But only in their dreams can men be truly free.
There have been a lot of articles written about Robin Williams, about mental health and suicide and depression - enough articles that I wasn’t planning on addressing it because so many people have eloquently and succinctly touched the issues that needed to be addressed.
There have not been a lot of articles about his Parkinson’s Disease.
There is something incredibly lonely about staring down the chasm of a degenerative disease diagnosis. No one can prepare you for what it feels like when your own body mutinies. No one can describe the feelings of helplessness and humiliation as your independence is slowly eaten away by each unpreventable injury or fallback. Having to ask for help for basic tasks, needing someone to carry you up the stairs just to get inside. The exhaustion of everyday chores as they become Sisyphean. The heartache that comes from having to abandon doing things you love - like running - because you are completely, utterly, physically unable.
The slow decline of degeneration takes a physical toll on you. You lay in bed at night, exhausted but unable to sleep, the pain like a tic at the edges of your fuzzy thoughts. You’re powerless, trapped inside the cage of your own self. Drugs take the edge off the blade, but they don’t change the fact that you’re still being stabbed. You walk the fine line between sobriety and medication, your own razor-sharp edges dulled by pain or opioids or both. The days go by and it’s a ticking countdown further into the degeneration, one second at a time. You can treat palliatively, try to slow the disease into submission, but there is no treatment.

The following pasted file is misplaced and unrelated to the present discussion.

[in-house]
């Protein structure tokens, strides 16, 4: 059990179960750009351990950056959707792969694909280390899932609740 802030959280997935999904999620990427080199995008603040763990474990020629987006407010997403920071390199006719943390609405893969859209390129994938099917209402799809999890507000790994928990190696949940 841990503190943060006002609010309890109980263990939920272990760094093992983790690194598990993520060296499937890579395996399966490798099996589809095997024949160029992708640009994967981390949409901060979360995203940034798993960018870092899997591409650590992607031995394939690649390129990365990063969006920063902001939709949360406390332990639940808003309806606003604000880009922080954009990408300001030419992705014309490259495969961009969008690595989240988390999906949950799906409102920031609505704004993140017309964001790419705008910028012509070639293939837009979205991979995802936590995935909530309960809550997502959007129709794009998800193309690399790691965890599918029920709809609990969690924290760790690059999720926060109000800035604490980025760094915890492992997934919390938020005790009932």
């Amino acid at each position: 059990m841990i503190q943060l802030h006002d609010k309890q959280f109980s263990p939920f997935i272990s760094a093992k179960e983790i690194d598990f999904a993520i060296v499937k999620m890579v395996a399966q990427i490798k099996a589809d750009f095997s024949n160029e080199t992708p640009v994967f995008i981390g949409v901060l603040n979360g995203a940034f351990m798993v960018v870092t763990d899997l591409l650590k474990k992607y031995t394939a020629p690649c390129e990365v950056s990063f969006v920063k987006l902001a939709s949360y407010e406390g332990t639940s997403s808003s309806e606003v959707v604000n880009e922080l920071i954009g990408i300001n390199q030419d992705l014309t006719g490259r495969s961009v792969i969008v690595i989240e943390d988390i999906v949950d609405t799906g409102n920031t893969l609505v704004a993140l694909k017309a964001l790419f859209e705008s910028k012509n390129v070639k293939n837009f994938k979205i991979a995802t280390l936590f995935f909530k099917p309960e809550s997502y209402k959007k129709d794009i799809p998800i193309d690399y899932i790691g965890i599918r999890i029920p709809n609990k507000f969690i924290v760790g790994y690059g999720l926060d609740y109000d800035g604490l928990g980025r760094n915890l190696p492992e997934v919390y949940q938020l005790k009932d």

That same slow decline takes a toll on you mentally. Your future is painted by the expectations of reality under the diagnosis. You make checkmarks next to boxes of new symptoms, each year pitching and yawing deeper in. You try to prepare for the worst, because the worst is realistically the best guess. You miss out on milestones and experiences. Your life is painted in assistive devices and doctor’s appointments. You’re still always other, set apart, sick, abnormal. People relate the best they can within the scope of their own paradigm, but they still don’t want to talk about it, because it scares them. Or suspect you’re thinking yourself into the next symptom, the next assistive device. They see you functioning because no one else is going to pay your bills, see your painted smile and read it as legitimate because no one wants the burden of your sadness all the time.
You take up meditation, or religion, or whatever hobbies make you feel better. You make lists of the good things, the positives. You appreciate your friends and family, try to enjoy what you can when you can. Love your dogs or your kids. You create, somehow, try to turn the overwhelming negative into acceptance, into light.
But it doesn’t change the degeneration, the debilitating fragility and frazzled exhaustion.
Do I wish suicide hadn’t been where Robin Williams ended up this week?
That doesn’t change the fact that looking at the diagnosis of a degenerative disease is like staring down the barrel of a loaded gun. Your finger’s on the trigger but you don’t get to choose when you finally fire. Your own inevitability is completely and utterly out of your control.